Tag Archives: Formula 1

Diecast: Autoart’s McLaren Senna

Beautiful Senna model designed for speed, car lust …

If beauty be only skin deep, so be it, especially if that object of visual lust is a mid-engine McLaren Senna, be it a throbbing full-size version or a silent 1:18 diecast scale model snug in a showcase.

Autoart has an encyclopedic knowledge of beauty and sensuous supercar lines and it’s not afraid to use it to create products of automotive amore. Its current 11 on a scale of 10 is the Trophy Mira (orange for us neophytes) McLaren Senna, which is based on the studly McLaren 720S, not a bad place to start.

The History

Formula 1 fanatics are fully aware of both McLaren and Senna, as in Ayrton Senna, the three-time F1 World Driving Champion, who as luck would have it, won all his titles driving for the McLaren F1 team. The Brazilian was often touted as the best F1 driver ever, but certainly of the late 1980s to 1994 when he was killed in the San Marino Grand Prix, driving not a McLaren, but a Williams F1 car.

McLaren holds exclusive rights to the Senna name for automobiles and that moniker is money in the bank for prestige, even 25+ years after Senna’s death.

Of course any McLaren supercar would live up to the Senna reputation for speed, but this model was designed to be extremely light to set faster times than previous models, so racy on its face. It touts a 4.0-liter twin-turbo V8 that makes 789 horsepower while using a 7-speed dual-clutch transmission. Weight is a miniscule 3,029 pounds. Thrust? McLaren claims 0-60 mph in 2.8 seconds, a 9.9 second quarter mile. You get the picture.

To keep it light there’s a carbon fiber monocoque chassis and to insure it’s stuck to the ground at 211 mph, its top speed, McLaren melds a double-element rear wing to its tail. In addition to downforce it also acts as an air brake (remember that on the 1967 Indy STP Turbine?) The wing is slightly adjustable even on Autoart’s model.

Up on the roof is a prominent air scoop, plus giant side air intakes to keep the engine and brakes cool at race speeds. Then there are the dihedral doors that fold up to allow the driver and a daring passenger to slip inside, and then windows set within the side windows, again for aero purposes. Folks of a certain age will remember similar windows on the racy 1990s Subaru SVX.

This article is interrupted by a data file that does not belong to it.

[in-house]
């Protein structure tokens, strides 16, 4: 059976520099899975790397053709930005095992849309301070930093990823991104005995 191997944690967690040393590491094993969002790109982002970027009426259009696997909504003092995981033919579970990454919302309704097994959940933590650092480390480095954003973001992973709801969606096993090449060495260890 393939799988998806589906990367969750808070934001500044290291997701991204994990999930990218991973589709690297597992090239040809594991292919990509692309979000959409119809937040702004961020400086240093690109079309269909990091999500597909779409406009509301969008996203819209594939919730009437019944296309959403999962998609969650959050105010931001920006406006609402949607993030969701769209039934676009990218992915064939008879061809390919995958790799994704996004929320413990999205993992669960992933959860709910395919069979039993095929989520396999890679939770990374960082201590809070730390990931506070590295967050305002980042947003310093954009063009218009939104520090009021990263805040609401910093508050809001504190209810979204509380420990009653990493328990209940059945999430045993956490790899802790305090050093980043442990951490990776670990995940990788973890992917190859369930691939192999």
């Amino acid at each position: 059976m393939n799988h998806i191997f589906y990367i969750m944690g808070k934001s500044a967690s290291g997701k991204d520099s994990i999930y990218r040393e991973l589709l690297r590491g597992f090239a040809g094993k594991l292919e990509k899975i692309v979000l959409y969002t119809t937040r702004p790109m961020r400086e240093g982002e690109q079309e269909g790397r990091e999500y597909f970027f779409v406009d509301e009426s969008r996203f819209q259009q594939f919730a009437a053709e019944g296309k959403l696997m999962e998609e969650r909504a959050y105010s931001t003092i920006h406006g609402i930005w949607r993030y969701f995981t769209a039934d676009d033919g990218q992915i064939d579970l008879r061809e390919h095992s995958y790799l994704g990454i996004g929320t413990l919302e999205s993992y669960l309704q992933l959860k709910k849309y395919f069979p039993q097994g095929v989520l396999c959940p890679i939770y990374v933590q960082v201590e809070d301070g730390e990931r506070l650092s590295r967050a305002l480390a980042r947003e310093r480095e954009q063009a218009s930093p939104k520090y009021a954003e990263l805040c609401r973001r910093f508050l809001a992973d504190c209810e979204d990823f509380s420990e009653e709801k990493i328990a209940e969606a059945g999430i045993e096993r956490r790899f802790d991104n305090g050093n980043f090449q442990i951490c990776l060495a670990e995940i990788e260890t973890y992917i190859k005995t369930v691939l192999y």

And if you have to ask, yes there are Brembo carbon ceramic brakes, and all for just a smidge over $1 million, asking price. Just 500 Sennas were to be made, the first delivered in 2018 and they don’t make them quickly at McLaren’s plant in Woking, Surrey, England.

The Model

               Autoart on the other hand has created five color variations of the Senna — blue, gray, black, white, and this glorious nearly glow-in-the-dark metallic orange. Seeing as how McLaren’s early racers were all a bright papaya orange, this seems the most appropriate color and with its black cockpit area, rear wing, chin spoiler, ground effects trim and rear diffuser, plus gloss black wheels the overall visual can leave one gobsmacked.

               All that black trim, nose to tail, around the inset thin lights, the nose before the cockpit and panels beneath the wing’s struts are mock carbon fiber patterned to resemble the real deal. A small rectangular McLaren nameplate graces the sleek nose and even the side mirror housings resemble carbon fiber.

               Roof and window trim are all gloss piano black with all the proper seams and outlines of the door hinges, those inserted side windows within windows, and the clear panels above each seat. There also are clear inserts in the doors, again trimmed in black gloss. In theory, one could see the driver and passenger’s legs through those panels.

               Inside the massive side air scoops are black mesh screens and then tiny carbon fiber aero devices like Gurney flaps on the inner edges of the rear fenders to direct air up to that monster two-tier rear wing.

               Through the octagonal rear hatch window one can see the top of the twin-turbo V8, just enough to not feel cheated that the rear bonnet doesn’t open. Go all the way to the tail and there’s a six-sided black opening under the wing with what would be a trio of black titanium exhaust pipes. Imagine their rich exhaust tone on that million dollar baby.